With all the political smokescreens in the news, it was almost refreshing to witness an actual smokescreen. I mean—not really, but—well, you know what I mean.
This is a no-filter photo I took from my front yard with my phone, my aging iPhone 8. The Air Quality Index was a mind-boggling 224, which translates to “Very Unhealthy.” Regardless of your politics or poor opinion of your intellect, it’s becoming really hard to deny climate change at this point. Here’s another opportunity to do something for the greater good:
If you can’t or don’t want to vote in person due to bad weather messing up your hair, hands too small to pull the lever, deadly global pandemics, race riots, or just feeling lazy, it’s your right as a citizen of the United States of America to request an absentee ballot. Just make sure you do it lickety-split.
About fifteen years ago, when I moved back to New York after a few years in Brazil, I did a fair amount of couch-surfing. To offset my presence, I spent most of my free time not looking for freelance gigs or apartments in book shops. The Union Square Strand was my all-time favorite, but a little out of the way. Westsider Books on Broadway between 80th & 81st on the Upper West Side was small and tight, reminiscent of some of the many small shops in my college town in North Carolina. But most of my time was spent in the Barnes and Noble a few blocks up from Westsider, on Broadway and 82nd. I want to say there were three levels in that particular store: magazines and lattés and on the upper level.
On one particularly uneventful afternoon or evening, I came across Martin Venezky’s It Is Beautiful…Then Gone book. I had never heard of this guy, but the size and thickness of the book stood out to me. The smaller-than-usual size was unusual for a design book, but it felt good in my hands. Honestly, I couldn’t even tell it was a design book. By the cover, I thought it might be a travel book someone left in the Design & Architecture section. The antique lion illustration, butterfly specimens, and the stuffed monkey holding a bust of Mao Zedong—I was intrigued! After opening the cover and sifting through the pages, I still couldn’t figure out what kind of book this was. The body text was rendered so tiny I almost got the impression it wasn’t supposed to be read. And to be honest, I never really did read it. But what I loved about this book was how meticulous, diverse, and playful it was.
After thumbing through the pages, I remember imagining this poor guy must have been kidnapped, locked in an attic with a pair of scissors, a glue stick, and a trunk full of old National Geographics, Sears & Roebuck catalogs, and a pile of old newspapers. After screaming for help for a week, a calmness set over him, and he began slicing up pages and reassembling them to his liking.
I also recall trying to connect his work to David Carson, which I was never able to do. Carson’s work always came across to me as accidental and slightly pretentious. While Venezky’s work quite the opposite; it appeared to be a laborious and deliberate act, taking a lot of care, patience, and time—everything in its place.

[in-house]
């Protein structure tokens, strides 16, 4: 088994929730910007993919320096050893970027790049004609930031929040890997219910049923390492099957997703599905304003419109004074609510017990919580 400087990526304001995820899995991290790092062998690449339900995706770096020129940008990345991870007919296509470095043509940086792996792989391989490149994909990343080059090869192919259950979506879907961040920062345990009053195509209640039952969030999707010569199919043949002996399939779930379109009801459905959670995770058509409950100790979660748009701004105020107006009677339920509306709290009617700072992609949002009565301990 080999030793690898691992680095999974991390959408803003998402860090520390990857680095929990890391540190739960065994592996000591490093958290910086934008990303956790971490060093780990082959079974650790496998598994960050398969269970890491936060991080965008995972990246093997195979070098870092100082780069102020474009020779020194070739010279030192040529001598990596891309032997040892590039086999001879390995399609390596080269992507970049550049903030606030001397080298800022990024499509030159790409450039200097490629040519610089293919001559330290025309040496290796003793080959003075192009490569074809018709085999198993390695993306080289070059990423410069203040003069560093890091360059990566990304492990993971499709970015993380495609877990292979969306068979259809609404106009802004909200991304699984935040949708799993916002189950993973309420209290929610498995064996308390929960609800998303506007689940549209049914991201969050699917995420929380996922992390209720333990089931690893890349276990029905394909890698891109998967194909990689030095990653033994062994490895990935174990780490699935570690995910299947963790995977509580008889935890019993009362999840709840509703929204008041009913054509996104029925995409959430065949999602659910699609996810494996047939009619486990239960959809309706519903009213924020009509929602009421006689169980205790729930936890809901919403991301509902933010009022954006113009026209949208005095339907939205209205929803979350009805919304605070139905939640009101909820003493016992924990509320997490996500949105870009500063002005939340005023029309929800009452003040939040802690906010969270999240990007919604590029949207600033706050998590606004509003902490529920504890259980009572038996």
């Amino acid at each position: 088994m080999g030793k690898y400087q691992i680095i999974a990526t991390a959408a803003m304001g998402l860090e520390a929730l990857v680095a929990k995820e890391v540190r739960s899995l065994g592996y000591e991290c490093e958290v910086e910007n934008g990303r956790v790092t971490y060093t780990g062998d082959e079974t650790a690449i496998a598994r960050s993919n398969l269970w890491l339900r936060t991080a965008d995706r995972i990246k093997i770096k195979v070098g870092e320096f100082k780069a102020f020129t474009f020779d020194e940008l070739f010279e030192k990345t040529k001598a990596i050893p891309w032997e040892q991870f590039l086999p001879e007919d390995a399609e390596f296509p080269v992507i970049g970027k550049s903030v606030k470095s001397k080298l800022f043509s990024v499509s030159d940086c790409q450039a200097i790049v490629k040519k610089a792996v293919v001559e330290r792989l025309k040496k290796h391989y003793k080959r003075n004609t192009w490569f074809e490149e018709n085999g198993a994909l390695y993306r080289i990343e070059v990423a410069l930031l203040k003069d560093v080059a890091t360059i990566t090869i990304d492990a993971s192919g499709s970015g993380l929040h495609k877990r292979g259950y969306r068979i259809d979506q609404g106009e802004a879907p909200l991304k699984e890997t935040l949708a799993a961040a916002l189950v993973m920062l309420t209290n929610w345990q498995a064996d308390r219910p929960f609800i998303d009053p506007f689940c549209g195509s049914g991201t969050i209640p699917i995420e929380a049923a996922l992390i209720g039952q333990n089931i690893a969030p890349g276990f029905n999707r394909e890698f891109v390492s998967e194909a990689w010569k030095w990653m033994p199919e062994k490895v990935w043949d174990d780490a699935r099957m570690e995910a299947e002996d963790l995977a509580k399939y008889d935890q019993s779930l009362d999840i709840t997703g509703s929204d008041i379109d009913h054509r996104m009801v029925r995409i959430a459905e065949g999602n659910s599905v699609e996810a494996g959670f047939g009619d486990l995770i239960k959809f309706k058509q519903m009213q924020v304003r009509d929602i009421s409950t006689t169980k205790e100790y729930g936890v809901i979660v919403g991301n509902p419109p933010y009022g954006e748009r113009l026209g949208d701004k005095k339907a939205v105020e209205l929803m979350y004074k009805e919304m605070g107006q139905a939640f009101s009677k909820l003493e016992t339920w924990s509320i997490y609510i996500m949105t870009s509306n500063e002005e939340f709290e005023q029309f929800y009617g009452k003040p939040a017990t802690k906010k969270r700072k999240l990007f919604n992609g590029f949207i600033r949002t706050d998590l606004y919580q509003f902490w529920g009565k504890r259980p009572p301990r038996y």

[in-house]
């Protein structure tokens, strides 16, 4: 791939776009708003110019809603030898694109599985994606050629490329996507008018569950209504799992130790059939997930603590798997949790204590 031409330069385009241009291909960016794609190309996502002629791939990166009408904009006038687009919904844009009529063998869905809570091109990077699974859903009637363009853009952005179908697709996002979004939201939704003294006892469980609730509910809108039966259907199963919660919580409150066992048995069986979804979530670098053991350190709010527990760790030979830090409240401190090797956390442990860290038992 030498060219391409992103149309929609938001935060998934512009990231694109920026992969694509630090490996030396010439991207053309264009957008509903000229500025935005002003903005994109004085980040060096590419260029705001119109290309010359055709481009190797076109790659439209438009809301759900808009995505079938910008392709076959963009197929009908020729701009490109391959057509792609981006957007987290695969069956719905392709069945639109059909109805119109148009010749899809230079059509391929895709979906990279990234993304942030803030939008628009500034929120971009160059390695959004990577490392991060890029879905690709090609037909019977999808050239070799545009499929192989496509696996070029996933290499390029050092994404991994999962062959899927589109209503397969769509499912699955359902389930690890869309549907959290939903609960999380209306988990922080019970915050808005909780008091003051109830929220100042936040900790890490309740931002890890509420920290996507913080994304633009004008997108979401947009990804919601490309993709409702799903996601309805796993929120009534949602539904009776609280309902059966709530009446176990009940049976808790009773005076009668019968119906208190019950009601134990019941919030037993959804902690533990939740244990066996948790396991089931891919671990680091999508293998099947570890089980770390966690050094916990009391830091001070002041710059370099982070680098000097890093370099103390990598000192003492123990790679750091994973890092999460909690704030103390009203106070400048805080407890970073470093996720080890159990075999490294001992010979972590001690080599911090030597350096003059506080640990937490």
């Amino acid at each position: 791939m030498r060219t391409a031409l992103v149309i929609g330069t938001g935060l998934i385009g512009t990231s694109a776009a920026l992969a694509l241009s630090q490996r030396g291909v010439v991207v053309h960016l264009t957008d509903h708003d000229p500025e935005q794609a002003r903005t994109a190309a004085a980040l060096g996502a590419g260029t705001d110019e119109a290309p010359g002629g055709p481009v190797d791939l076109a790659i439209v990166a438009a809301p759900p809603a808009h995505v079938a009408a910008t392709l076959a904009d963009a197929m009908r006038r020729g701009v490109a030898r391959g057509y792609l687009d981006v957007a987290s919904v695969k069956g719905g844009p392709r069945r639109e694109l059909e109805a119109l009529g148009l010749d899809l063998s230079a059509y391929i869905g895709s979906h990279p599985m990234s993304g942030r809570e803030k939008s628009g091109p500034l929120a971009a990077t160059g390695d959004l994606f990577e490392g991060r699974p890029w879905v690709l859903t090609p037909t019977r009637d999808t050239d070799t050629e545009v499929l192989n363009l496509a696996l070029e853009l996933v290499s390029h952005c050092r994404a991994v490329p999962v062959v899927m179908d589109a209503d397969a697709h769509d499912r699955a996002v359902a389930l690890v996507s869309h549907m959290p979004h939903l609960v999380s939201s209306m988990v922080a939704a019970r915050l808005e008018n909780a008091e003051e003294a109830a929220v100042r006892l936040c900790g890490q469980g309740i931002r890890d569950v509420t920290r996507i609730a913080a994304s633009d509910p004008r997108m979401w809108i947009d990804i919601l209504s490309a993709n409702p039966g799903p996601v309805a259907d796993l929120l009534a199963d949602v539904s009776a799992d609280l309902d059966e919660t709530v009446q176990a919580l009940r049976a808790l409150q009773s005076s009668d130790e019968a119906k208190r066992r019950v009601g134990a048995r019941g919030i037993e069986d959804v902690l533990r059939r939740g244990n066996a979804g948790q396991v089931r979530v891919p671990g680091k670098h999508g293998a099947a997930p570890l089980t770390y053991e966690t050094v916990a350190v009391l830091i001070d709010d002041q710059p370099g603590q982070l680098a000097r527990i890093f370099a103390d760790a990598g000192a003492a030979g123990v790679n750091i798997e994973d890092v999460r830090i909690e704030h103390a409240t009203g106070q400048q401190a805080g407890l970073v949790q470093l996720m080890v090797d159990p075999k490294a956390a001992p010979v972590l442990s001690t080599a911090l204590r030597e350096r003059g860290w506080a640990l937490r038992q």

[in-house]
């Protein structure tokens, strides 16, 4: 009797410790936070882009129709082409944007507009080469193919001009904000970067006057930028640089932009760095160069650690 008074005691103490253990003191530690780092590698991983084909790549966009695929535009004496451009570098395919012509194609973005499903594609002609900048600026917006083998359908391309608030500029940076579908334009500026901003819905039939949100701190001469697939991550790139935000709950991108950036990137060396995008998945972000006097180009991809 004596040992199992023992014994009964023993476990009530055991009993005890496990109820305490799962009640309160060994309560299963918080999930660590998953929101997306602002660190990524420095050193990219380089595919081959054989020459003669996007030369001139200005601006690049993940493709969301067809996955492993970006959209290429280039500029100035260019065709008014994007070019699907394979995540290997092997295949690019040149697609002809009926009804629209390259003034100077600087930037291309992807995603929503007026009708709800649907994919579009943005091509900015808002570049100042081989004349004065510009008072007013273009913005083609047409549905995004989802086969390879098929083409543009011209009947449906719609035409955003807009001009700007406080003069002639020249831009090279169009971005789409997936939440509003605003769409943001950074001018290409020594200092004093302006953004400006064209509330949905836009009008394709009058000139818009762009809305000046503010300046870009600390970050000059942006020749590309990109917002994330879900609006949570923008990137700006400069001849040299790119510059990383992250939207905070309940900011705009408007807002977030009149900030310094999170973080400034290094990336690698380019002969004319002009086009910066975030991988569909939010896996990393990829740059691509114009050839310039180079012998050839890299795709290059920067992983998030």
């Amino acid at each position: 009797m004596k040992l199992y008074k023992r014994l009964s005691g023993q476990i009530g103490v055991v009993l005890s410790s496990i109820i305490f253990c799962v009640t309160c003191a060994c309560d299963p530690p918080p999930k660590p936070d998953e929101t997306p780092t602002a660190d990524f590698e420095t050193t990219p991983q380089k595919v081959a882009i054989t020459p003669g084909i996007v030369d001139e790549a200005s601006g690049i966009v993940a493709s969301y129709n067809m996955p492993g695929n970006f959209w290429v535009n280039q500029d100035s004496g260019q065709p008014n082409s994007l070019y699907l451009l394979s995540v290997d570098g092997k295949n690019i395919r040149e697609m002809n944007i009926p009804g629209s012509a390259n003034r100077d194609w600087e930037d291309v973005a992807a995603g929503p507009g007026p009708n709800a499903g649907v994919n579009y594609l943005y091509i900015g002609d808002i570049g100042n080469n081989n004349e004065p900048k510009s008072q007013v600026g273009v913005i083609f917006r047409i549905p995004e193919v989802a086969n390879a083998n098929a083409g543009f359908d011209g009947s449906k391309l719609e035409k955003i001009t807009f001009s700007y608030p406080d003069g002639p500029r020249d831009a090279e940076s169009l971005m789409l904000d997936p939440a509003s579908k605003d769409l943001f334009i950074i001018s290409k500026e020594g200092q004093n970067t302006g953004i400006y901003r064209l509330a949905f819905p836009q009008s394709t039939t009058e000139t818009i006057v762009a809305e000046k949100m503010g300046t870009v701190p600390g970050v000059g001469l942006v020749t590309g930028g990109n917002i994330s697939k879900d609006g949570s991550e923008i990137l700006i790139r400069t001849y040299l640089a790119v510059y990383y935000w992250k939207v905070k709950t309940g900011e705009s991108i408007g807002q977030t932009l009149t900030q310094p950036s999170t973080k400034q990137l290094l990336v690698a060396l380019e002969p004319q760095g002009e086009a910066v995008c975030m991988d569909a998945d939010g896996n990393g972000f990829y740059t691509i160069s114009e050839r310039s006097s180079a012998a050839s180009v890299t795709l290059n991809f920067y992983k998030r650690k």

“Disorder creates invention.”
The other day, The Letterform Archive hosted Mr. Venezky for Salon Series, № 21. Zoom time! It was the first time I ever heard his voice or saw his face. Reminded me of the time I finally did an image search for NPR anchors—wow, they look like that, huh.
I thoroughly enjoyed the stories he shared about his studio, his methodology—all of it. He was quite a delightful man! I encourage everyone to tinker around the links below to get to know his work a little better.
Whether you believe it or not, the United States of America was built on the backs of black people. And we, as Americans, continue to rely on immigrants to further our culture and economy. We inherited a democratic system of principles and laws created by men—imperfect men. We, as a strong and compassionate nation, need to recognize the obvious flaws in our current justice system to afford ALL AMERICANS the promise of Life, Liberty, and the pursuit of Happiness. We are all unique; each of us plays a part in the world we design.
Don’t Make Me Think by Steve Krug isn’t present in the photo above. I gave it away to another designer a few years ago. It’s arguably the ugliest book in the lot, but it’s definitely at the top of my list in terms of most influential design books. While transitioning from an agency designer primarily focused on inventing interfaces with each client, to an experience designer fine-tuning a product to satisfy a much broader demographic, this book provided me with crucial lessons in simplicity and empathy.
The Visual History of Type is a newer acquisition and a glorious book-lover’s book. A typeface for every year, starting with Gutenberg’s Bastarda in 1454. The Hi-Fi photography enables the reader to really examine the characteristics of each letterform. The author also created a clever framework to include detailed metadata for each typeface.
I love Eva Hesse’s painting and sculptural work, but I am partial to her drawings. I always thought there was a common thread between some of her drawings and some of my interaction sketches—both being unrefined, methodical, hints of a framework. Eva Hesse Drawing is another book-lover’s book, excellent typography, a great size and weight, and beautiful photographs of her drawings.
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